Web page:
The framing of employability in these statements lends support to how the NUS (2011, p. 1) describes the role of higher education as giving students “the opportunity to study an absorbing subject, make new friends, try new experiences – and for students to put themselves in pole position for starting work after graduation”. This concurs with the findings of Ingleby (2015) that students view higher education as a means to equip them with the right skills for employment. Such perspectives closely align with employers' idea of what university education is for, suggesting a clear view among students that HEIs are responsible for their employability, ignoring the influence of external factors.

An interesting contrast can be seen in a report of the European Students' Union which defines employability as “competences which enable graduates to successfully take up and pursue a profession/employment and empower their life-long learning” (Vuksanovic et al., 2014, p. 15). This definition also describes employability as “being able to create/start new businesses, and being able to develop and succeed in their occupations” (p. 15). The reference to life-long learning, entrepreneurship and success in one's occupation, imply a holistic, humanistic and socially centred outlook towards employability beyond employment or having a job.

These views translate to students' call for HEIs to redesign degrees with more focus on skills and attributes associated with graduate employability (Sin and Neave, 2016). The key attributes include self-management, team work, business and customer awareness, problem solving, communication, and application of numeracy and information skills (NUS, 2011). Other commonly mentioned attributes include flexibility, adaptability, hardworking, commitment and dedication (Tymon, 2013). This suggests that students are aware that employability requires skills to be linked to the needs of employers and that personal attributes are an inherent part of employability.

However, for students in the creative arts, possessing these attributes is not enough. Higdon (2016) found that creative arts students consider social capital as a key to employment success. Having access to network and contacts that offer work opportunities is crucial. This again points to the overlooked external dimensions of employability.

Students' understanding of employability could vary with their year of study. For example, whereas final year students tend to relate employability to ensuring future employment, first and second year students often link qualifications/grades with employability (Brown et al., 2003). As students move to their final years, they start to see employability from an insider perspective, attaching it to the idea of cultivating work experiences and gaining a good understanding of the industry they see themselves working in (Gedye and Beaumont, 2018). The transformation in students' views could be the result of increased exposure to disciplinal know-how, and career and employment support offered to them during their study (Gedye and Beaumont, 2018; Thirunavukarasu et al., 2020).

Despite the strong emphasis on getting a job, students also related employability with career building. For example, the NUS (2011) uses the term “effectiveness” in their definition of employability, whilst leadership and professionalism are central to the conceptualisation of employability by University of Stirling Students' Union (2013). This contrasts with the argument of Tymon (2013) that students focus on getting a job, any job, as opposed to employability in its wider sense.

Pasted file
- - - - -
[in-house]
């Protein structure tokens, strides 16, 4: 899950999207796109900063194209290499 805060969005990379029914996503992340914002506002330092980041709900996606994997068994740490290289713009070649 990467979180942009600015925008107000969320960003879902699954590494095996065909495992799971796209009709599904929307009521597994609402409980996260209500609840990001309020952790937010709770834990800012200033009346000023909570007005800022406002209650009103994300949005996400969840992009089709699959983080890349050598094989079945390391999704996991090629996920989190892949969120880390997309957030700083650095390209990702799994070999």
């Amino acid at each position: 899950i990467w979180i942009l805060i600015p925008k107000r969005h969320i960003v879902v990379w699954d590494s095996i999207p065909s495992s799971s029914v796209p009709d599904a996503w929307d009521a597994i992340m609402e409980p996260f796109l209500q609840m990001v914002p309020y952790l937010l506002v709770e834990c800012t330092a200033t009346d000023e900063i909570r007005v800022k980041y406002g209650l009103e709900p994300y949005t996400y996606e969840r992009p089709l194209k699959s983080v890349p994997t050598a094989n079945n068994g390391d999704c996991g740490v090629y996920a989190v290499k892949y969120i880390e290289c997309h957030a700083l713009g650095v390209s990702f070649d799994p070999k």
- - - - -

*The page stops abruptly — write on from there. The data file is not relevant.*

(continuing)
It is worth noting that the emphasis on career development is still intertwined with students' awareness that their career is dependent on their ability to gain the skills needed by their employer. This is because while some form of paid work may be relatively accessible, finding a job with a career pathway in an occupation of choice and with long-term security is far less easy (Hoskins et al., 2018). In this sense, the attention to attributes and skills to be acquired and the various pathways through which these are made available in universities remain to be explored.

Government's views

The UK government sees improving graduate employability as an important task for higher education institutions. Its report “Fulfilling our potential: Teaching Excellence, Social Mobility and Student Choice” emphasises four overarching objectives:

Its core aims are to raise teaching standards, provide greater focus on graduate employability, widen participation in higher education, and open up the sector to new high-quality entrants (DBIS, 2015, p. 7).

There is no direct definition of employability within this report. However, a popularly referenced government definition was provided by HM Treasury (1997, p. 1) which interprets employability as:

the development of skills and adaptable workforces in which all those capable of work are encouraged to develop the skills, knowledge, technology and adaptability to enable them to enter and remain in employment throughout their working lives.

This definition prioritises the development and accreditation of knowledge and vocational skills, echoing the government view that enhancing the skills needed by employers will ultimately increase the number of graduates in employment. However, studies reveal that employers are more interested in “softer” skills and attitudes (Hinchliffe and Jolly, 2011; Wharton and Horrocks, 2015; Yorke, 2004, 2006). These different expectations suggest a gap between what government aims to promote for employability and what employers actually need. The report Fulfilling our Potential: Teaching Excellence, Social Mobility and Student Choice rightly points out that:

While employers report strong demand for graduate talent, they continue to raise concerns about the skills and job readiness of too many in the graduate labour pool (Department for Business Innovation and Skills, 2015, p. 8).

Demand continues to be strong for employees with high level skills (Department for Business Innovation and Skills, 2015, p. 10).